Archive for the ‘expats’ tag
The day’s activities are done except for an evening of rest in order to journey to see ruins and then climb Marble Mountain near Da Nang tomorrow. As always on this journey in Vietnam, water draws my attention. I took this photo in the late afternoon just as some light began to show through the clouds on the western horizon. Life on the river is as vibrant here in central Vietnam as it is in the south. Of course, the ocean is only four kilometres away from this bridge at the edges of the ancient city of Hoi An.
In some ways, this journey is different from many other journeys I have taken in other countries. Though I am travelling in new territory where there is a new language, I feel more at ease. It’s as if I have learned to trust this journey into the unknown regions. Like these boats, I move across the surface of the unconscious, cutting a small wake, disturbing for a moment the surface. I know that the depths are dangerous should I fall into the depths; so, I am persuaded to avoid diving too deep. As I displace the dark waters, I open myself to change, gently.
Water – the unconscious – anima – my soul. For me, this journey through Vietnam is a journey that I hadn’t expected. I originally thought that my focus would be the masculine, phallos. But somehow, the feminine has stepped forward to claim my attention. I have taken almost two thousand photos in five days and I would have to say that images of women and water account for most of these images. I do find men in this collection of photos and the temples that men have built, but not all that many. I am often disconcerted as women look into my eyes and smile with invitation while I walk down the streets of the towns and cities while holding my wife’s hand. It is as if they are for sale, and as if they are asking to be taken from this land into my world, away from their lives as they now live them. Age is insignificant and I see that many foreigners search for these women. Many of the foreigners I meet here are found in the company of these ladies of the night, or have married them. Both the men and the women of these stories have fallen into the myth of “Miss Saigon.”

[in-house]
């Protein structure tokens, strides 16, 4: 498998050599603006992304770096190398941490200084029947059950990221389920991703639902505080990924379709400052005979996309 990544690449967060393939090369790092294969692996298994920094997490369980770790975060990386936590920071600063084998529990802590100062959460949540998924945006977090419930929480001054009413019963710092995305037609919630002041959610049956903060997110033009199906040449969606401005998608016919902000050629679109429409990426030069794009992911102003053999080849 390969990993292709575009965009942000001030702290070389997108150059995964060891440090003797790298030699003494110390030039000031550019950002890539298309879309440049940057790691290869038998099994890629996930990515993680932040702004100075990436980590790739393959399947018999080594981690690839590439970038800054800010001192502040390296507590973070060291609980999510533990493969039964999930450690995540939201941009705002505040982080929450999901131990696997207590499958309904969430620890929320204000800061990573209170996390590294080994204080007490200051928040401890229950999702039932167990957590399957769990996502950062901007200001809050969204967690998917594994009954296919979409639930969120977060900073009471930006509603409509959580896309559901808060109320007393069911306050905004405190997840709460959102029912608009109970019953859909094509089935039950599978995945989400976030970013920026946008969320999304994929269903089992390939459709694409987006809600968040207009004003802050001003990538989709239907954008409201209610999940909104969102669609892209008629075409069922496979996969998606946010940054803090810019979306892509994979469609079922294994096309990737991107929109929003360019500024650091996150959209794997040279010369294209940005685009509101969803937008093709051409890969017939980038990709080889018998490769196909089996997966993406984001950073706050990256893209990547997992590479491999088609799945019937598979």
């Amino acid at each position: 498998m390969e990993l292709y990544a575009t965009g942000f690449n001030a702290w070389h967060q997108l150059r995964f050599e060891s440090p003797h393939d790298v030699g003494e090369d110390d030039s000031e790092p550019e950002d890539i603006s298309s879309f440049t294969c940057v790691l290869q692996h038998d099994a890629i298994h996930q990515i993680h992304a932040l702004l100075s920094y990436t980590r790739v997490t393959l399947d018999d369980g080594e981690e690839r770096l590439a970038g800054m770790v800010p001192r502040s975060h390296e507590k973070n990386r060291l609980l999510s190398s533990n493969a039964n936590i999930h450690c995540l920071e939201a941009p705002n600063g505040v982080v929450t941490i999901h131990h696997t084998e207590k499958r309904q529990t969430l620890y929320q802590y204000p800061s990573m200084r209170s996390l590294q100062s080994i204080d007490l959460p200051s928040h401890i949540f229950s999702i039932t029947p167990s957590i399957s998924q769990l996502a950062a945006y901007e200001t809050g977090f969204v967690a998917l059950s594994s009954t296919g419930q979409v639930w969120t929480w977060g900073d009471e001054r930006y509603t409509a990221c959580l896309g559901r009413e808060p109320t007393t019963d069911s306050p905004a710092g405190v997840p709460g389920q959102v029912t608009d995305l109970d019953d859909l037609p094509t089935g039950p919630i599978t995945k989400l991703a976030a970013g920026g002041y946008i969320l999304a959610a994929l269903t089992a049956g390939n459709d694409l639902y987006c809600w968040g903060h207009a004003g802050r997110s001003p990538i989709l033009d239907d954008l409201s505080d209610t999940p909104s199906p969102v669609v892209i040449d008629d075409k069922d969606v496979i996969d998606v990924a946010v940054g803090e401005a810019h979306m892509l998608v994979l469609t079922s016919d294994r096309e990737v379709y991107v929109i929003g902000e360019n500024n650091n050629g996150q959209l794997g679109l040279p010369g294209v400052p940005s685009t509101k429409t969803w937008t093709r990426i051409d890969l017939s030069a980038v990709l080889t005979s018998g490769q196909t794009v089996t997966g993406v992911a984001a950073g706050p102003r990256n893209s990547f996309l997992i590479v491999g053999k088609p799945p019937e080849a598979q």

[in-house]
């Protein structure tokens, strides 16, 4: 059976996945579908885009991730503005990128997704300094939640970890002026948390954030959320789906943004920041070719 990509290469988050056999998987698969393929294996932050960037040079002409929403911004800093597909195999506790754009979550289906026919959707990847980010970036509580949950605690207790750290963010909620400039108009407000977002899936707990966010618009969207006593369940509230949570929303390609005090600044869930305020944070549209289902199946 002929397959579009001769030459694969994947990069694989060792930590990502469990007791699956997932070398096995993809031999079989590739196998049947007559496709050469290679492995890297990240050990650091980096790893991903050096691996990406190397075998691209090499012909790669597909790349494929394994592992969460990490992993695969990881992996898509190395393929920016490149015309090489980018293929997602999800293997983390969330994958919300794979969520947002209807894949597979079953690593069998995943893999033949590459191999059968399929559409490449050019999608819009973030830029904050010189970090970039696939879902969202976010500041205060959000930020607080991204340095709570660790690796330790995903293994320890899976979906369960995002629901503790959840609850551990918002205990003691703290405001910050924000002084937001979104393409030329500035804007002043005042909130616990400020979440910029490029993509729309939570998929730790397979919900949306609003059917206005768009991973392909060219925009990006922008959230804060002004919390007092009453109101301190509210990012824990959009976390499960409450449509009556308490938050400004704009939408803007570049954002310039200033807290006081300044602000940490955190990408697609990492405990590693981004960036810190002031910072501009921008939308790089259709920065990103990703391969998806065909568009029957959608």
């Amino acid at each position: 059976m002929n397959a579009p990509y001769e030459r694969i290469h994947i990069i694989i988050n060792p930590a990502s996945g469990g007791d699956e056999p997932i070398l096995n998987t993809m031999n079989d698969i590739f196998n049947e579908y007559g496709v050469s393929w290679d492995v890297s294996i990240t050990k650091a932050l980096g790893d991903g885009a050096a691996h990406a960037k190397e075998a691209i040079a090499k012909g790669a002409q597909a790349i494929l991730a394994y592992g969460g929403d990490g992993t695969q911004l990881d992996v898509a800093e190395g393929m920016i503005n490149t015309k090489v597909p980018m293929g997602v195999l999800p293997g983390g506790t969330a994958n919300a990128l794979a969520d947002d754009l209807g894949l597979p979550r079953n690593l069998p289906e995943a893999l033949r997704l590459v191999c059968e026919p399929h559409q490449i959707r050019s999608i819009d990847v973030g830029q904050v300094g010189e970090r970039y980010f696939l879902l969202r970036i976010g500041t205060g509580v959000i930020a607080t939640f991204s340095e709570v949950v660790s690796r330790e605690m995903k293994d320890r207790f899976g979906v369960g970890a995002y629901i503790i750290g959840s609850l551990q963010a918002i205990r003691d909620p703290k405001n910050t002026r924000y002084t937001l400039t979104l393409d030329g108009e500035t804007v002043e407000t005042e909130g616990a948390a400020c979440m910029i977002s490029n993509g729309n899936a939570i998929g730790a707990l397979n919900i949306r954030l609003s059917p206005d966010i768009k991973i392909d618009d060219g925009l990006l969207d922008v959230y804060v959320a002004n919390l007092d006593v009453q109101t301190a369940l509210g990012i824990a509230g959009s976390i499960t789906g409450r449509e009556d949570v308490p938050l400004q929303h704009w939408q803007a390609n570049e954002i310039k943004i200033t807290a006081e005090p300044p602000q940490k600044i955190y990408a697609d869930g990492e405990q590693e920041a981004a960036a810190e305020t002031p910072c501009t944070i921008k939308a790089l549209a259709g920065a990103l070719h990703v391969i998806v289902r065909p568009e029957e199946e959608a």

Christmas supper at my home in China was spent with a collection of expats. Gathered at the table were Americans, Australians, Canadians and a Japanese woman – each with a unique story, a unique gift of presence. The gift we give each other is the gathering together, becoming family for a few hours. At the table were three people that I had not met before and likely won’t see again except for chance meetings in the centre of the city. I say this because of the fact that we live quite a ways apart, at least and hour and a half by bus separates us. They needed a place to go to in order to feel a sense of “going home for Christmas,” and our door was open. Four of the guests at the table were colleagues from the university. And, sitting at the head of the table was my wife with her blond hair. The photo is just one of millions of such photos that were taken across the globe as people sat down with guests for a Christmas meal. And, one didn’t have to be a Christian to take part and feel at one with the others gathered at the tables all across this planet.